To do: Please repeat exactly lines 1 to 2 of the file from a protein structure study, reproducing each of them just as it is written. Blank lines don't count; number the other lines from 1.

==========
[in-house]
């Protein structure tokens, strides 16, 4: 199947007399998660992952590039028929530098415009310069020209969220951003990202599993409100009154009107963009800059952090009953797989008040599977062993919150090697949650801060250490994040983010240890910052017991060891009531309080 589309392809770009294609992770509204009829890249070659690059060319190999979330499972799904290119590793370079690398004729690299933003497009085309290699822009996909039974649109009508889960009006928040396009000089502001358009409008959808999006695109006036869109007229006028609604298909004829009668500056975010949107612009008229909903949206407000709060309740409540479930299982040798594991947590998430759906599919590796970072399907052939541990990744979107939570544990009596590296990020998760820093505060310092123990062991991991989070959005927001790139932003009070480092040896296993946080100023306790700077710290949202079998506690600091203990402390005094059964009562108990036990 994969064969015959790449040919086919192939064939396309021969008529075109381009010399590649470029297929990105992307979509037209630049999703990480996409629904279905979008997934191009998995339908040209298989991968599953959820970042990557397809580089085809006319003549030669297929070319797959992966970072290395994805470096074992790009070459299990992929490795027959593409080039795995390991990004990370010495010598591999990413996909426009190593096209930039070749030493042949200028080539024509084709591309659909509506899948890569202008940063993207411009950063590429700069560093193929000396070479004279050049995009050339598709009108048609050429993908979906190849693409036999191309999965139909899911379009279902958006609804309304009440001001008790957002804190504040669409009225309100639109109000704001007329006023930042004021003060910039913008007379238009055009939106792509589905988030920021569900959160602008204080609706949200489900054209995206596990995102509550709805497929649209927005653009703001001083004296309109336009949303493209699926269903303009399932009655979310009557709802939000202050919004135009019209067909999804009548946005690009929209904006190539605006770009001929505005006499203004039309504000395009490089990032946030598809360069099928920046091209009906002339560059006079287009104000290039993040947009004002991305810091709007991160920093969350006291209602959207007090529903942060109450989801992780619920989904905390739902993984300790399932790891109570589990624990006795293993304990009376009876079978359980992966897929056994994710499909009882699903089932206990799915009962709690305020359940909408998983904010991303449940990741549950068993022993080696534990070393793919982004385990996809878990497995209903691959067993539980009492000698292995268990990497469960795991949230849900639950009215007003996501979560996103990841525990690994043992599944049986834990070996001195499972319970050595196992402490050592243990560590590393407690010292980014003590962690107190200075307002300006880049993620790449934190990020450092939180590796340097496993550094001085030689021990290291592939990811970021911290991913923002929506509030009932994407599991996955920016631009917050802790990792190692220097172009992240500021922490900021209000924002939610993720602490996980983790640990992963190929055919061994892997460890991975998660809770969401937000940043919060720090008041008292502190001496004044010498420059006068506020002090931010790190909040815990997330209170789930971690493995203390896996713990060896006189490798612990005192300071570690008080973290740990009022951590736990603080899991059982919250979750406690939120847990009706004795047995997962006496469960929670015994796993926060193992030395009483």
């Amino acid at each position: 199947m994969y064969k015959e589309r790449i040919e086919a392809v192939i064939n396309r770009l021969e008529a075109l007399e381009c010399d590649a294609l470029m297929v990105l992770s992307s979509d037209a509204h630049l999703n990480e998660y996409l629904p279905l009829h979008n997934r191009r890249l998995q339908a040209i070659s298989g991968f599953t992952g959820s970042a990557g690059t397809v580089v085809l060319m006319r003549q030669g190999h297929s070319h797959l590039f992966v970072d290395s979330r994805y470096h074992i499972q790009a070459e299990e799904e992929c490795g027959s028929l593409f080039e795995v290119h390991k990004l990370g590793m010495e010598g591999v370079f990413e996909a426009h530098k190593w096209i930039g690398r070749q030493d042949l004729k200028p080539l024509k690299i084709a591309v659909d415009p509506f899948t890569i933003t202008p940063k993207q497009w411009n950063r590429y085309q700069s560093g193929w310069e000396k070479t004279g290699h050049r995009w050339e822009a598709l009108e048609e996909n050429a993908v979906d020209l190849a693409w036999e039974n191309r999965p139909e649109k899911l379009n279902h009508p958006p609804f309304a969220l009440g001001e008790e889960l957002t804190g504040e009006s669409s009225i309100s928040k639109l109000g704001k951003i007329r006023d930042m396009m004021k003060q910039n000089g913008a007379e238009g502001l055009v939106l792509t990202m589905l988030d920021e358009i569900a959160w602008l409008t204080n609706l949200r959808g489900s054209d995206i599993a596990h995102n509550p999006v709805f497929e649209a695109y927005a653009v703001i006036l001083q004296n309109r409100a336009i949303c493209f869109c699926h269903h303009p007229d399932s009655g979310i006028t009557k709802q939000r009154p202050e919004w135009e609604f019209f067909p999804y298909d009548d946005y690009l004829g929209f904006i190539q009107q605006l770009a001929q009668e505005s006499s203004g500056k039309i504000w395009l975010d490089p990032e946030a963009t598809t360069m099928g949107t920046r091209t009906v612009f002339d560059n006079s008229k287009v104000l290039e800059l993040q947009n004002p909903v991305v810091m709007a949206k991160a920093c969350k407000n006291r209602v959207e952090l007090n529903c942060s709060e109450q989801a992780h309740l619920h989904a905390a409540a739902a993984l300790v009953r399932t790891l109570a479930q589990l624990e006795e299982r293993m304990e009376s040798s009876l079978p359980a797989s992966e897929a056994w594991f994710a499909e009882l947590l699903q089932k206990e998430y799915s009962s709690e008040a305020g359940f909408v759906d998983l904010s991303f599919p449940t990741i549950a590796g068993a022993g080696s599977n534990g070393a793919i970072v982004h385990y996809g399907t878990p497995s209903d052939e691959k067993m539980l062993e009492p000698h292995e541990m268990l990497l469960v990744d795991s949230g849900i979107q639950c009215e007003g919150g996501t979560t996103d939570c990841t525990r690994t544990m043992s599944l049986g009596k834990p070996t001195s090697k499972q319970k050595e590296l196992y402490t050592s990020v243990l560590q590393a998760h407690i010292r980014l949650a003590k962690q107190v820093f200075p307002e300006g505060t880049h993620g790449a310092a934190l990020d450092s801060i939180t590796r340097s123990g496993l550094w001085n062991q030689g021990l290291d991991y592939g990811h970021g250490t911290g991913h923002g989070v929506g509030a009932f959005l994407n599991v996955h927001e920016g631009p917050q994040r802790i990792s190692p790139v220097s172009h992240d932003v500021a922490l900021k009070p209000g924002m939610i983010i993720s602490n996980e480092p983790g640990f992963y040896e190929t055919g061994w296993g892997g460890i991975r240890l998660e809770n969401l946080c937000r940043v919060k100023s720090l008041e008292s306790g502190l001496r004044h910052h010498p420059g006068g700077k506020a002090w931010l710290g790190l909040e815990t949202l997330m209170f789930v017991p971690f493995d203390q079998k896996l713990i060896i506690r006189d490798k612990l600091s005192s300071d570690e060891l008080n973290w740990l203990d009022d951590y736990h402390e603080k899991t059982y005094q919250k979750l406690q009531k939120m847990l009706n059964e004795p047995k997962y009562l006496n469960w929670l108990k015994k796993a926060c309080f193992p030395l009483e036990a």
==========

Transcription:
[in-house]
């Protein structure tokens, strides 16, 4: 199947007399998660992952590039028929530098415009310069020209969220951003990202599993409100009154009107963009800059952090009953797989008040599977062993919150090697949650801060250490994040983010240890910052017991060891009531309080 589309392809770009294609992770509204009829890249070659690059060319190999979330499972799904290119590793370079690398004729690299933003497009085309290699822009996909039974649109009508889960009006928040396009000089502001358009409008959808999006695109006036869109007229006028609604298909004829009668500056975010949107612009008229909903949206407000709060309740409540479930299982040798594991947590998430759906599919590796970072399907052939541990990744979107939570544990009596590296990020998760820093505060310092123990062991991991989070959005927001790139932003009070480092040896296993946080100023306790700077710290949202079998506690600091203990402390005094059964009562108990036990 994969064969015959790449040919086919192939064939396309021969008529075109381009010399590649470029297929990105992307979509037209630049999703990480996409629904279905979008997934191009998995339908040209298989991968599953959820970042990557397809580089085809006319003549030669297929070319797959992966970072290395994805470096074992790009070459299990992929490795027959593409080039795995390991990004990370010495010598591999990413996909426009190593096209930039070749030493042949200028080539024509084709591309659909509506899948890569202008940063993207411009950063590429700069560093193929000396070479004279050049995009050339598709009108048609050429993908979906190849693409036999191309999965139909899911379009279902958006609804309304009440001001008790957002804190504040669409009225309100639109109000704001007329006023930042004021003060910039913008007379238009055009939106792509589905988030920021569900959160602008204080609706949200489900054209995206596990995102509550709805497929649209927005653009703001001083004296309109336009949303493209699926269903303009399932009655979310009557709802939000202050919004135009019209067909999804009548946005690009929209904006190539605006770009001929505005006499203004039309504000395009490089990032946030598809360069099928920046091209009906002339560059006079287009104000290039993040947009004002991305810091709007991160920093969350006291209602959207007090529903942060109450989801992780619920989904905390739902993984300790399932790891109570589990624990006795293993304990009376009876079978359980992966897929056994994710499909009882699903089932206990799915009962709690305020359940909408998983904010991303449940990741549950068993022993080696534990070393793919982004385990996809878990497995209903691959067993539980009492000698292995268990990497469960795991949230849900639950009215007003996501979560996103990841525990690994043992599944049986834990070996001195499972319970050595196992402490050592243990560590590393407690010292980014003590962690107190200075307002300006880049993620790449934190990020450092939180590796340097496993550094001085030689021990290291592939990811970021911290991913923002929506509030009932994407599991996955920016631009917050802790990792190692220097172009992240500021922490900021209000924002939610993720602490996980983790640990992963190929055919061994892997460890991975998660809770969401937000940043919060720090008041008292502190001496004044010498420059006068506020002090931010790190909040815990997330209170789930971690493995203390896996713990060896006189490798612990005192300071570690008080973290740990009022951590736990603080899991059982919250979750406690939120847990009706004795047995997962006496469960929670015994796993926060193992030395009483």